The Court House presents two aspects; a stone front on the drive and a very smart late-Georgian brick façade overlooking the four-acre garden. Throughout the garden Penny White’s stylish plant combinations catch the eye. The front door is flanked by pots with banana plants rising out of a froth of pelargoniums. A great curving border, planted for autumn-flowering, leads round the house to a terrace with sentinel yew spirals and box puddings in front of a ha-ha. Across a further lawn eye-catching, cinnamon-barked Scots Pines rise over beech and yew hedging. The walled garden has a long central avenue of standard wisteria and Pyrus ‘Chanticleer’ rising from box beds filled with the greys and purples of Sage, Santolina, Geraniums and Allium sphaerocephalon which screen the very productive spaces behind.

Upton Wold, Nr Moreton-in-Marsh
Mr and Mrs Ian Bond

Upton Wold is one of the great Cotswold gardens. Designed originally by Hal Moggridge, it has been developed and cared for with huge passion ever since by Ian and Caroline Bond. Three vital elements are fused in this garden; a magnificent location looking over the north Cotswolds, a very firm structure of hedges and walls and hugely skilled and knowledgeable plantsmanship. Clipped yews and hornbeam hedges are softened by the abundance of perennials. A long border, concealed from the main lawn by a yew hedge, is brim-full with Phlox, Geraniums, Heucheras and Hostas. A pond, with lovely marginal planting is approached through a wild-flower garden. The kitchen garden, separated from Ian Bond’s National Collection of Walnuts by a tall and windowed hornbeam hedge, is awash with Irises.

Greenfields, Little Rissington
Mr and Mrs Mark MacKenzie-Charrington

Diana and Mark MacKenzie-Charrington have created, almost from scratch, the lovely two-acre garden around their Georgian Cotswold-stone house over the last 19 years. The house sits in the Windrush valley and looks out towards the river Dickler. Beyond the drive the lawn steps down in a series of terraces with, to one side, a hedge-enclosed rose garden. The main part of the garden, whose walls are covered with Ceanothus, a white Wisteria and selection of climbing roses unknown to owner, lies immediately behind the house. From a paved terrace, originally destined to be a herb garden, steps lead up to lawns fringed with borders filled with roses and summer-flowering perennials, punctuated by mounds of Hebe. A walk leads between clipped Portuguese Laurel umbrellas under-planted with mounds of lavender. Outside the walled garden chickens wander at will through the vegetable garden and an informal woodland garden.

Tour 5. Buckinghamshire – Thursday 20 June

Wotton House

Wotton House, Wotton Underwood
David Gladstone Esq

Wotton, built by the Grenville family and closely associated with nearby Stowe, was nearly destroyed twice in its history. The house which was built between 1704 and 1714, was ravaged by fire in 1821, which destroyed most of the interior including the staircase murals by Sir James Thornhill. It was at once rebuilt by Sir John Soane and then, in the 1920s, remodelled when much of Soane’s interior was replaced. In the 1950s the house was almost demolished, but was rescued by Elaine Brunner, who was determined to restore the house and also the landscape which was probably designed by Lancelot Brown. Perhaps the most remarkable phase of Wotton’s history has taken place since 1998 under the eye of Mr and Mrs David Gladstone, Mrs Brunner’s daughter and son-in-law, who have restored the tribune with almost all the work being done by the estate manager Michael Harrison who, with his encyclopaedic knowledge, will show us around. The whole of this space, part staircase, part three-storey hall rising to a dome, has been restored since 2013 and is an astonishing example of Soane’s architectural genius. Much has been done since the 1950s with the landscape; farmland has been bought back, avenues planted, temples rebuilt, bridges thrown across the huge lake which is on a scale quite equal to any water at Stowe. One can understand how, in spite of the glories of Stowe, the Grenvilles never lost their love of Wotton.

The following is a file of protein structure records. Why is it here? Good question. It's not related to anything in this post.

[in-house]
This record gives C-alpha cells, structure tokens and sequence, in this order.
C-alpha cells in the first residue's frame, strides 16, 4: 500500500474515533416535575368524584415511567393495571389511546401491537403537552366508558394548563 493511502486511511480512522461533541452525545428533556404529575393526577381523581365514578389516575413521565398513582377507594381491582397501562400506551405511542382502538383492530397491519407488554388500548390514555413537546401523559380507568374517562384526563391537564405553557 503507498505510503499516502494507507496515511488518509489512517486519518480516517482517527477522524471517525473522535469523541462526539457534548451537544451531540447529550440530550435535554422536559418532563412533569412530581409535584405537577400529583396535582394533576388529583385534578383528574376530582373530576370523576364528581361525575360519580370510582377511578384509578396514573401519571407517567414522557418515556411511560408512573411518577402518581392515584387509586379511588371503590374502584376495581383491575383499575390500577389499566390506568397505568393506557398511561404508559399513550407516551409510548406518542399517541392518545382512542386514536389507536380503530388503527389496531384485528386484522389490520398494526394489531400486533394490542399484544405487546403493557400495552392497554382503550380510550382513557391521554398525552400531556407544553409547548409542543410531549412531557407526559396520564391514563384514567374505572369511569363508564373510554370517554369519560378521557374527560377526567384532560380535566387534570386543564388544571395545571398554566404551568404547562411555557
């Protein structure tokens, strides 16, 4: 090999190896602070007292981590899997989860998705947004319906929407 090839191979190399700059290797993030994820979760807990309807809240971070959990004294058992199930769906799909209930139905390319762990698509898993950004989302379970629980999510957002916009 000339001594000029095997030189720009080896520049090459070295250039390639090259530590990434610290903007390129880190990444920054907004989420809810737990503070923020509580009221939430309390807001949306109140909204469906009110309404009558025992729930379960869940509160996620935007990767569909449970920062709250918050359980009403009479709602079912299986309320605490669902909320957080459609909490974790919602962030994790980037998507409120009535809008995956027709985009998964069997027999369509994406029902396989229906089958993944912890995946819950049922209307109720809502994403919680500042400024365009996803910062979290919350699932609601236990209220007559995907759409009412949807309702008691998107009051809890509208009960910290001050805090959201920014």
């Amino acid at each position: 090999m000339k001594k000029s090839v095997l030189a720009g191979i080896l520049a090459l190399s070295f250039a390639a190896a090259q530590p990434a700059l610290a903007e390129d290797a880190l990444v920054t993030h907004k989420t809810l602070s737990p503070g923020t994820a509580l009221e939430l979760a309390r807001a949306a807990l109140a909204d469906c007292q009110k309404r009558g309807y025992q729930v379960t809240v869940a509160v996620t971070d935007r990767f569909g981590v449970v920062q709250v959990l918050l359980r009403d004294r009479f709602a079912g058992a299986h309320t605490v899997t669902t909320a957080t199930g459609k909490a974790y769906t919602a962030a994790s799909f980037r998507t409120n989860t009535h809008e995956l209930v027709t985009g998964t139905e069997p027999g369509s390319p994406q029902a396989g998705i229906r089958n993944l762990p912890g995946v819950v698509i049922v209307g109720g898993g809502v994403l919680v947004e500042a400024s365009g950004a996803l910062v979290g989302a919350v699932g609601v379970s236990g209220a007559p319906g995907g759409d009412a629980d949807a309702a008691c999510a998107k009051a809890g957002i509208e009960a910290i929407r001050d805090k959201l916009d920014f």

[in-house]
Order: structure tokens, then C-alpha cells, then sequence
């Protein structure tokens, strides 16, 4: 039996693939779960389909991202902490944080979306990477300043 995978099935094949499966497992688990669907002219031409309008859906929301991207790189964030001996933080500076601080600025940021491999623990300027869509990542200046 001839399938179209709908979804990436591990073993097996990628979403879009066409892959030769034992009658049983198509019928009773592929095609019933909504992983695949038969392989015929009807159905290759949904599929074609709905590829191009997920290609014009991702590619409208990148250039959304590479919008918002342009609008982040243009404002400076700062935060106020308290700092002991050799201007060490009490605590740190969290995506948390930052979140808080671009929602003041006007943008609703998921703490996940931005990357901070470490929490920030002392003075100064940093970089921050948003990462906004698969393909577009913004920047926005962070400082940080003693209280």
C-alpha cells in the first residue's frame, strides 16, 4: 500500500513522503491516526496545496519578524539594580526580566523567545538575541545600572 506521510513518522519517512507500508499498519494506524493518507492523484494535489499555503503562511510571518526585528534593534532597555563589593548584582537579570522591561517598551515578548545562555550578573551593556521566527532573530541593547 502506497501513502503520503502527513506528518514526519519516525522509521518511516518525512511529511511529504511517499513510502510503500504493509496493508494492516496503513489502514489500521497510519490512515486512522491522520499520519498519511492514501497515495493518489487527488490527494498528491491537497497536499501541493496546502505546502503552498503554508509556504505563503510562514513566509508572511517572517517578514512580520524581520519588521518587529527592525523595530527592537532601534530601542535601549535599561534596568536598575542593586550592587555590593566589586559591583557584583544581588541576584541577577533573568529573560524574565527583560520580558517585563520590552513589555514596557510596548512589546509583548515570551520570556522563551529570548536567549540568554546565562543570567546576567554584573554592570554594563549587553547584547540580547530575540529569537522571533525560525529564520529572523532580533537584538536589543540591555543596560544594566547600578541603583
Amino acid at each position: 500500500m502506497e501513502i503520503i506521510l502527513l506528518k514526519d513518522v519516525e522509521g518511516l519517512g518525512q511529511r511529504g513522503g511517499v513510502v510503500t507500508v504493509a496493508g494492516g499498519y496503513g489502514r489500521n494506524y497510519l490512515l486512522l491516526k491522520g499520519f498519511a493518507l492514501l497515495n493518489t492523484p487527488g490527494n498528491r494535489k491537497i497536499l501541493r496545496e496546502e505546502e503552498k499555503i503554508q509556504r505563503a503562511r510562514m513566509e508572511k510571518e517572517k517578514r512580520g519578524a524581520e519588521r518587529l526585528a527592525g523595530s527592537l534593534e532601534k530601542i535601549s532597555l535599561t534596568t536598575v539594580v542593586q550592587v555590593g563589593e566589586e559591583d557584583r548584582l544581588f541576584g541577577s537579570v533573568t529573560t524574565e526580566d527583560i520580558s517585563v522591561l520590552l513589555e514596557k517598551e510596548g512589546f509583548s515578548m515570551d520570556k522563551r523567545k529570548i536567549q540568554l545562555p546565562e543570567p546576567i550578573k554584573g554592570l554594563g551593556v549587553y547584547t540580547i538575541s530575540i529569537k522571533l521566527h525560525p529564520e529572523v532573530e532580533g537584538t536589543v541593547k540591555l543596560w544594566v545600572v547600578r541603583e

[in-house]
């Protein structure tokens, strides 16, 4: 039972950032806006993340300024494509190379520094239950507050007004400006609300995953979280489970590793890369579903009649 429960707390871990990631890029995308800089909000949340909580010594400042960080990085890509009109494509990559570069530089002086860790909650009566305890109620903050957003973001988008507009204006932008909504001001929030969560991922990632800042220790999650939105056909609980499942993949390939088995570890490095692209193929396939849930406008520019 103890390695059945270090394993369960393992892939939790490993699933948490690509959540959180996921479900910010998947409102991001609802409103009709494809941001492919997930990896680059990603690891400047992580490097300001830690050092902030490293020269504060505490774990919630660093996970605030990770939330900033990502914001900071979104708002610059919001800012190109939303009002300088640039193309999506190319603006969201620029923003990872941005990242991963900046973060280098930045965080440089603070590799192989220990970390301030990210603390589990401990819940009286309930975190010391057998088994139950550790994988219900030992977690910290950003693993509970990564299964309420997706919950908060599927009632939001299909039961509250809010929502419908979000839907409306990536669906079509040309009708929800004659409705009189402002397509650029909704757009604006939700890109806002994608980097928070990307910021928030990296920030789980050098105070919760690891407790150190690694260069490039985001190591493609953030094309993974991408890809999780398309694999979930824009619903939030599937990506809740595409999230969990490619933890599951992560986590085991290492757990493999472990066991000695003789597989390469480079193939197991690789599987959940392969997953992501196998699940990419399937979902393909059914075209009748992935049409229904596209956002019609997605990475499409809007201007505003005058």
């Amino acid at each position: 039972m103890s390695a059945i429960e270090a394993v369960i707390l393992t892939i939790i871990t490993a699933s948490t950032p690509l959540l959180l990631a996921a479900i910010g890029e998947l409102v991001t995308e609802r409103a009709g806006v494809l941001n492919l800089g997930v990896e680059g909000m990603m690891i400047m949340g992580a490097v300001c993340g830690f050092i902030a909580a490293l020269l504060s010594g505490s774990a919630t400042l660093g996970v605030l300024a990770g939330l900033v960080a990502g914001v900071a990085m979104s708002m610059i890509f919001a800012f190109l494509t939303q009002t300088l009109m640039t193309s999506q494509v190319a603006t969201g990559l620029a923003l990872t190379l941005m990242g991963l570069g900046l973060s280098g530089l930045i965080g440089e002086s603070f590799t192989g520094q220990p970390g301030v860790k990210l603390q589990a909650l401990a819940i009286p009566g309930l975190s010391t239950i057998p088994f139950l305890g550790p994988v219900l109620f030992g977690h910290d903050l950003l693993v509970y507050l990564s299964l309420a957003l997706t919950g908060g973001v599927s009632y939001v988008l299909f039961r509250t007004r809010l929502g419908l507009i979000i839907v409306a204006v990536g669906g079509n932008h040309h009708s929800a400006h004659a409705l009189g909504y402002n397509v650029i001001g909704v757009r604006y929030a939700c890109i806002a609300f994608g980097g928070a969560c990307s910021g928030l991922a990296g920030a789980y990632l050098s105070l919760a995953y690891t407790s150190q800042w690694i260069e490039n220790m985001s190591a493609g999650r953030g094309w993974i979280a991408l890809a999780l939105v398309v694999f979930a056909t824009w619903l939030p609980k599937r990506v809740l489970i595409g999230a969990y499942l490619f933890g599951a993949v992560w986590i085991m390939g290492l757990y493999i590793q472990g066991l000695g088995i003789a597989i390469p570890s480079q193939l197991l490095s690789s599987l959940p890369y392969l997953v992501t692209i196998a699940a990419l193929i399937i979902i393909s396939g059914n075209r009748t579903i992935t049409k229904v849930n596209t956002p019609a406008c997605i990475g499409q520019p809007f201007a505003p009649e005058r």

Tythrop Park, Kingsey, Nr Thame
Mr and Mrs Nicholas Wheeler

The ten-acre garden at Tythrop Park seems even bigger as there is much to see and everything is first-rate. The approach to the late 17th century house, originally built for the Herbert family of Wilton, gives a hint of the delights to come, with wide borders visible around the outside of the walled garden. On the entrance front is a formal space of clipped box, yew pyramids and white roses, while on the garden side lies a wide and generous terrace, thickly planted with lavender and beyond, a formal box parterre in keeping with the date of the house. Behind the delightful pre-1680s stable block, the walled garden is the climax of the garden. This is a perfect mixture of functional vegetable garden and very good contemporary planting by head gardener Phil Kusmishko in 2013. The hard landscaping was designed by Robert Myers.

Tour 4. Berkshire – Wednesday 19 June

Hatch House Farm, West Woodhay
Pierre Lagrange Esq